Ms. Nolan also took those gathered back to 2020 when most of the senior class arrived on campus faced with quarantine rules, mask mandates, and uncertainty on what the future would hold. “Now it is December 3rd, 2023, the Feast of St. Francis Xavier, and we should be so proud. We, the Class of 2024, have come so far.”
A recent recipient of StFX’s Alumni Recognition Award, Ms. Nolan shared excepts from her award essay, sharing how her family stopped at StFX every summer on their way to visit family in Cape Breton and Newfoundland. Her mom, a 1999 graduate, was eager to tell her children about the school that’d given her much opportunity. On Dec. 3rd, Ms. Nolan did likewise, speaking of the staff, faculty and others at StFX who positively influenced her.
“Ultimately, my time at X has not only taught me to be a leader, a mentor, and the importance of a smile. It has also taught me to be kind, resilient, and the importance of community. Now as I look ahead, I will use each of these skills as I prepare for this next chapter.”
In a highly anticipated part of the ceremony (and always a closely guarded secret) the honorary X-Ring was presented to Robert “Rocky” MacDougall.
Mr. MacDougall began his career at StFX in 1988, at the campus bookstore then moving to the mailroom where he made his mark as a dedicated worker and friend to countless students, staff and faculty. He is known for taking great care in his delivery of postal services to the campus community, always on time and always with a smile. Mr. MacDougall was described as someone who goes out of his way to make each and every person feel welcomed and seen. “We could not be prouder to call him one of our own,” said Students’ Union president Sophia Fabiano who made the announcement.
“On behalf of the StFX Alumni Association, congratulations and let me see those shiny new pieces of jewelry,” StFX Alumni Association president Kathleen Sheridan said, bringing greetings on behalf of the association. “You are now officially the newest recipients of one of the most recognizable rings in the world and join tens of thousands of others who proudly display this symbol of StFX for all to see. Wearing this ring is a true privilege and serves as a representation of all that you have accomplished academically thus far.”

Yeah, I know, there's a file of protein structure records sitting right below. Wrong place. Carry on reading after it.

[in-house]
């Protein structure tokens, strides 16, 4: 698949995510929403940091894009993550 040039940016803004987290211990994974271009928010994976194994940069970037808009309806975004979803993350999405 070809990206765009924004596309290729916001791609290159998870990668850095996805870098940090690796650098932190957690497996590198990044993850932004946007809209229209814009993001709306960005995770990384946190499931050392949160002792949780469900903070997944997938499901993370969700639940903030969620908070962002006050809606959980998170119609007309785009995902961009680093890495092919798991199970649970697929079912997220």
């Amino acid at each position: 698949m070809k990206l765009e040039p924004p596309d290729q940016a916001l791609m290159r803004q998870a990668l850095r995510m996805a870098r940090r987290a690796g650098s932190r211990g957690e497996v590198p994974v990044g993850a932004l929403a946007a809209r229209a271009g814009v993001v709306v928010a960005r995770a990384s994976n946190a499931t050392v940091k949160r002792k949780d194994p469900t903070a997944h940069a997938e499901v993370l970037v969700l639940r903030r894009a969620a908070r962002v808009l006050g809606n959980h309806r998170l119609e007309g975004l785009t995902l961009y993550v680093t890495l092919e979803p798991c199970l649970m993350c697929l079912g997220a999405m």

Whatever your X-Ring symbolizes personally, she said her hope is that, overall, it serves as a strong and constant reminder of your lifelong connection and dedication to StFX.
Ms. Sheridan advised the senior class to really soak in the feeling of this moment. “No other university in the world has a day quite like ours. The buzzing of excitement around campus and the town is palpable. I want you to promise to remember this feeling in the deep spirit and love for StFX.”
During the ceremony, senior student Brendan Roberts offered words of welcome. He too spoke of how the X-Ring is more than a piece of jewelry. It is a testament to our accomplishments, and a lifelong link to the Xaverian family, he said.
“For all students—from near and far—this ring is a reminder of the second home we found in the StFX community. It embodies the relationships between friends, peers, faculty, and community members who become like family during our university years.”
Classmates Dan Stewart read the explanation of the StFX motto, and Marcel Desmond read from the writings of Dr. Moses Coady. Robbie Hughes introduced the guest speaker and Rebekah Pitts gave the thanks. Ms. Fabiano led the Xaverian Commitment.
University Chaplain Father Donald MacGillivray delivered the invocation.
To begin the ceremony, candle bearers—Allison Briscoe, Grayson Cragg, Eve Daniels, Cole Kennedy, Emily Ketchum, Kendra MacDonell, Ella MacLeod, Alexia Parada-Castro, Evelyn Pequenera-Griffin, Sylvia Phee, Taylor Rasmussen, Lucas Seto, and Maddie Tenant—proceeded down the aisle to light 13 candles in the shape of an X.
Musicians, and students, Heidi Burns, Dane Pederson, Brendan Fitzpatrick and Malcolm MacNeil, played as the X-Rings were presented.
As the ceremony concluded, students filed out of the Keating Centre, tapping a wooden pew brought over from the University Chapel, a storied, decades-long tradition from when the ceremony was small enough to be held in that space.